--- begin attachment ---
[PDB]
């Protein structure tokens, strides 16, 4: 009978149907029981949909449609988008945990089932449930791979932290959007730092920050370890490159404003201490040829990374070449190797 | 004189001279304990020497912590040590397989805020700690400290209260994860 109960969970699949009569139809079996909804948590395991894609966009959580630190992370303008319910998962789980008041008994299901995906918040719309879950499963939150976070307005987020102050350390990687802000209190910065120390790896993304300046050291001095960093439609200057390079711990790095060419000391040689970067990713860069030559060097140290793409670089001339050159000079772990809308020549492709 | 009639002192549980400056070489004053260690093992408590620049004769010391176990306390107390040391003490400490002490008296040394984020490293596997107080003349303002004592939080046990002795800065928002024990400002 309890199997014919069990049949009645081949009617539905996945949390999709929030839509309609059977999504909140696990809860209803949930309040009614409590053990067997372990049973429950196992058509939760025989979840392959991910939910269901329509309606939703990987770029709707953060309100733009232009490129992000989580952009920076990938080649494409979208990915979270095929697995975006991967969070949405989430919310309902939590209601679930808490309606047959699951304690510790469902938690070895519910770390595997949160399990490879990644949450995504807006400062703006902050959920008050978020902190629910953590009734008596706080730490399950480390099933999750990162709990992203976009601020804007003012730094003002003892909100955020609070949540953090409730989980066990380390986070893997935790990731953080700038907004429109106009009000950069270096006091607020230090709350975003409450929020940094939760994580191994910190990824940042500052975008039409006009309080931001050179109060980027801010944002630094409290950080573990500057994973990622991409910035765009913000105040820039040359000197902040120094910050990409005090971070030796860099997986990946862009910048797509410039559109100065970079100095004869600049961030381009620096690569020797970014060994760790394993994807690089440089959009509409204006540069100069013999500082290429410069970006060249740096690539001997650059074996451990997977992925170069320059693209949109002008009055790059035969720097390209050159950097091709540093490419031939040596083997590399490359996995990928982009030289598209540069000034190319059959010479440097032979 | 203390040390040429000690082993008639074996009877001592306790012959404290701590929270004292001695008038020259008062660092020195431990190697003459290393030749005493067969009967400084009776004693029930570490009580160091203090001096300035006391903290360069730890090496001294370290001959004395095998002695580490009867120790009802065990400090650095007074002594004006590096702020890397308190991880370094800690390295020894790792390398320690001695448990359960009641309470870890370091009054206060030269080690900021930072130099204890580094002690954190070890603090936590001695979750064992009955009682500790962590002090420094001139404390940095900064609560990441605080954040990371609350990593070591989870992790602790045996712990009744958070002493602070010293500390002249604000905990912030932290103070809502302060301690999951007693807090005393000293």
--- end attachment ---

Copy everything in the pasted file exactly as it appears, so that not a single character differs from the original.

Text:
[PDB]
């Protein structure tokens, strides 16, 4: 009978149907029981949909449609988008945990089932449930791979932290959007730092920050370890490159404003201490040829990374070449190797 | 004189001279304990020497912590040590397989805020700690400290209260994860 109960969970699949009569139809079996909804948590395991894609966009959580630190992370303008319910998962789980008041008994299901995906918040719309879950499963939150976070307005987020102050350390990687802000209190910065120390790896993304300046050291001095960093439609200057390079711990790095060419000391040689970067990713860069030559060097140290793409670089001339050159000079772990809308020549492709 | 009639002192549980400056070489004053260690093992408590620049004769010391176990306390107390040391003490400490002490008296040394984020490293596997107080003349303002004592939080046990002795800065928002024990400002 309890199997014919069990049949009645081949009617539905996945949390999709929030839509309609059977999504909140696990809860209803949930309040009614409590053990067997372990049973429950196992058509939760025989979840392959991910939910269901329509309606939703990987770029709707953060309100733009232009490129992000989580952009920076990938080649494409979208990915979270095929697995975006991967969070949405989430919310309902939590209601679930808490309606047959699951304690510790469902938690070895519910770390595997949160399990490879990644949450995504807006400062703006902050959920008050978020902190629910953590009734008596706080730490399950480390099933999750990162709990992203976009601020804007003012730094003002003892909100955020609070949540953090409730989980066990380390986070893997935790990731953080700038907004429109106009009000950069270096006091607020230090709350975003409450929020940094939760994580191994910190990824940042500052975008039409006009309080931001050179109060980027801010944002630094409290950080573990500057994973990622991409910035765009913000105040820039040359000197902040120094910050990409005090971070030796860099997986990946862009910048797509410039559109100065970079100095004869600049961030381009620096690569020797970014060994760790394993994807690089440089959009509409204006540069100069013999500082290429410069970006060249740096690539001997650059074996451990997977992925170069320059693209949109002008009055790059035969720097390209050159950097091709540093490419031939040596083997590399490359996995990928982009030289598209540069000034190319059959010479440097032979 | 203390040390040429000690082993008639074996009877001592306790012959404290701590929270004292001695008038020259008062660092020195431990190697003459290393030749005493067969009967400084009776004693029930570490009580160091203090001096300035006391903290360069730890090496001294370290001959004395095998002695580490009867120790009802065990400090650095007074002594004006590096702020890397308190991880370094800690390295020894790792390398320690001695448990359960009641309470870890370091009054206060030269080690900021930072130099204890580094002690954190070890603090936590001695979750064992009955009682500790962590002090420094001139404390940095900064609560990441605080954040990371609350990593070591989870992790602790045996712990009744958070002493602070010293500390002249604000905990912030932290103070809502302060301690999951007693807090005393000293």